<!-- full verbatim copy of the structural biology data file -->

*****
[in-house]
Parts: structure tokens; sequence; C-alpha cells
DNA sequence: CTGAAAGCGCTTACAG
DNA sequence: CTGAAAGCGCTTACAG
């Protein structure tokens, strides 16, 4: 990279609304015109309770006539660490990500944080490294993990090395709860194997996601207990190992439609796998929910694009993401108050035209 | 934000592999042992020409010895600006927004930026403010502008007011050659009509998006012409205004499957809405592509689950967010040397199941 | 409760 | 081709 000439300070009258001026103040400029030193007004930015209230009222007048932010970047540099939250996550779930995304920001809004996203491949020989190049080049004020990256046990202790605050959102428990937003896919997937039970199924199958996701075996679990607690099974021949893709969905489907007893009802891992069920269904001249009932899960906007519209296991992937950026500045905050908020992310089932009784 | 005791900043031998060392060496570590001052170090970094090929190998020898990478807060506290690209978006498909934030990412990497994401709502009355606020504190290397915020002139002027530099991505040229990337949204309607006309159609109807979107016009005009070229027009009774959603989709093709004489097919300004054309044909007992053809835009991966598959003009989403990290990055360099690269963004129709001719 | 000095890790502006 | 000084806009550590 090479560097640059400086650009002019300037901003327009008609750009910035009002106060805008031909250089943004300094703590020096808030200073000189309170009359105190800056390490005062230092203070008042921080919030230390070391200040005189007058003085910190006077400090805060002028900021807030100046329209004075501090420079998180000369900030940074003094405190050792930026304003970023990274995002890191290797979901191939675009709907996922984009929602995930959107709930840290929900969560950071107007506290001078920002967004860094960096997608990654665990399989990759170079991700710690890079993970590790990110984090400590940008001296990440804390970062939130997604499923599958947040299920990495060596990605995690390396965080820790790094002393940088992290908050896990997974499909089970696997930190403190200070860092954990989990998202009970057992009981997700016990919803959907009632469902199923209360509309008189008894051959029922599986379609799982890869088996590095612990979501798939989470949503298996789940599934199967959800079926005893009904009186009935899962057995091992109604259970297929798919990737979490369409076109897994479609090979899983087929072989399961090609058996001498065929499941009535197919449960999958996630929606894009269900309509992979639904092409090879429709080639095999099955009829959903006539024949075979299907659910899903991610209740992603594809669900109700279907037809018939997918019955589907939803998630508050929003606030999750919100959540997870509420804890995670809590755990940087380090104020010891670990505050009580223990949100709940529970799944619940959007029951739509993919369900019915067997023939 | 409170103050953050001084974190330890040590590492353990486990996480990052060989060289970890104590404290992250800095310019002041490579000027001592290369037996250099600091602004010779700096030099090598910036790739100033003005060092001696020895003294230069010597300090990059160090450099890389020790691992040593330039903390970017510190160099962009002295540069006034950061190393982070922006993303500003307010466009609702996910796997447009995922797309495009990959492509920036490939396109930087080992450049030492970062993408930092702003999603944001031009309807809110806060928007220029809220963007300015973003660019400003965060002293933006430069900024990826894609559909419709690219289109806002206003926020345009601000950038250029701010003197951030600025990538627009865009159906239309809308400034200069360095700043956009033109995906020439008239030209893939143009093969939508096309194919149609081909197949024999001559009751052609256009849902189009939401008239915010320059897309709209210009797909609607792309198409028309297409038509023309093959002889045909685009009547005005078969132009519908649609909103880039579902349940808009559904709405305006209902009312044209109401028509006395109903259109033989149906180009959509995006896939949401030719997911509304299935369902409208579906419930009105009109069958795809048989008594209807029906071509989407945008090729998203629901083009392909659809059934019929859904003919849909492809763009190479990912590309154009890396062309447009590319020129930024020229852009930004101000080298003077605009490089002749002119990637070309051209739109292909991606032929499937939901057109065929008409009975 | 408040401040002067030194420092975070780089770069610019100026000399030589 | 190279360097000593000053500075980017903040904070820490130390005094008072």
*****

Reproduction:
[in-house]
Parts: structure tokens; sequence; C-alpha cells
DNA sequence: CTGAAAGCGCTTACAG
DNA sequence: CTGAAAGCGCTTACAG
């Protein structure tokens, strides 16, 4: 990279609304015109309770006539660490990500944080490294993990090395709860194997996601207990190992439609796998929910694009993401108050035209 | 934000592999042992020409010895600006927004930026403010502008007011050659009509998006012409205004499957809405592509689950967010040397199941 | 409760 | 081709 000439300070009258001026103040400029030193007004930015209230009222007048932010970047540099939250996550779930995304920001809004996203491949020989190049080049004020990256046990202790605050959102428990937003896919997937039970199924199958996701075996679990607690099974021949893709969905489907007893009802891992069920269904001249009932899960906007519209296991992937950026500045905050908020992310089932009784 | 005791900043031998060392060496570590001052170090970094090929190998020898990478807060506290690209978006498909934030990412990497994401709502009355606020504190290397915020002139002027530099991505040229990337949204309607006309159609109807979107016009005009070229027009009774959603989709093709004489097919300004054309044909007992053809835009991966598959003009989403990290990055360099690269963004129709001719 | 000095890790502006 | 000084806009550590 090479560097640059400086650009002019300037901003327009008609750009910035009002106060805008031909250089943004300094703590020096808030200073000189309170009359105190800056390490005062230092203070008042921080919030230390070391200040005189007058003085910190006077400090805060002028900021807030100046329209004075501090420079998180000369900030940074003094405190050792930026304003970023990274995002890191290797979901191939675009709907996922984009929602995930959107709930840290929900969560950071107007506290001078920002967004860094960096997608990654665990399989990759170079991700710690890079993970590790990110984090400590940008001296990440804390970062939130997604499923599958947040299920990495060596990605995690390396965080820790790094002393940088992290908050896990997974499909089970696997930190403190200070860092954990989990998202009970057992009981997700016990919803959907009632469902199923209360509309008189008894051959029922599986379609799982890869088996590095612990979501798939989470949503298996789940599934199967959800079926005893009904009186009935899962057995091992109604259970297929798919990737979490369409076109897994479609090979899983087929072989399961090609058996001498065929499941009535197919449960999958996630929606894009269900309509992979639904092409090879429709080639095999099955009829959903006539024949075979299907659910899903991610209740992603594809669900109700279907037809018939997918019955589907939803998630508050929003606030999750919100959540997870509420804890995670809590755990940087380090104020010891670990505050009580223990949100709940529970799944619940959007029951739509993919369900019915067997023939 | 409170103050953050001084974190330890040590590492353990486990996480990052060989060289970890104590404290992250800095310019002041490579000027001592290369037996250099600091602004010779700096030099090598910036790739100033003005060092001696020895003294230069010597300090990059160090450099890389020790691992040593330039903390970017510190160099962009002295540069006034950061190393982070922006993303500003307010466009609702996910796997447009995922797309495009990959492509920036490939396109930087080992450049030492970062993408930092702003999603944001031009309807809110806060928007220029809220963007300015973003660019400003965060002293933006430069900024990826894609559909419709690219289109806002206003926020345009601000950038250029701010003197951030600025990538627009865009159906239309809308400034200069360095700043956009033109995906020439008239030209893939143009093969939508096309194919149609081909197949024999001559009751052609256009849902189009939401008239915010320059897309709209210009797909609607792309198409028309297409038509023309093959002889045909685009009547005005078969132009519908649609909103880039579902349940808009559904709405305006209902009312044209109401028509006395109903259109033989149906180009959509995006896939949401030719997911509304299935369902409208579906419930009105009109069958795809048989008594209807029906071509989407945008090729998203629901083009392909659809059934019929859904003919849909492809763009190479990912590309154009890396062309447009590319020129930024020229852009930004101000080298003077605009490089002749002119990637070309051209739109292909991606032929499937939901057109065929008409009975 | 408040401040002067030194420092975070780089770069610019100026000399030589 | 190279360097000593000053500075980017903040904070820490130390005094008072």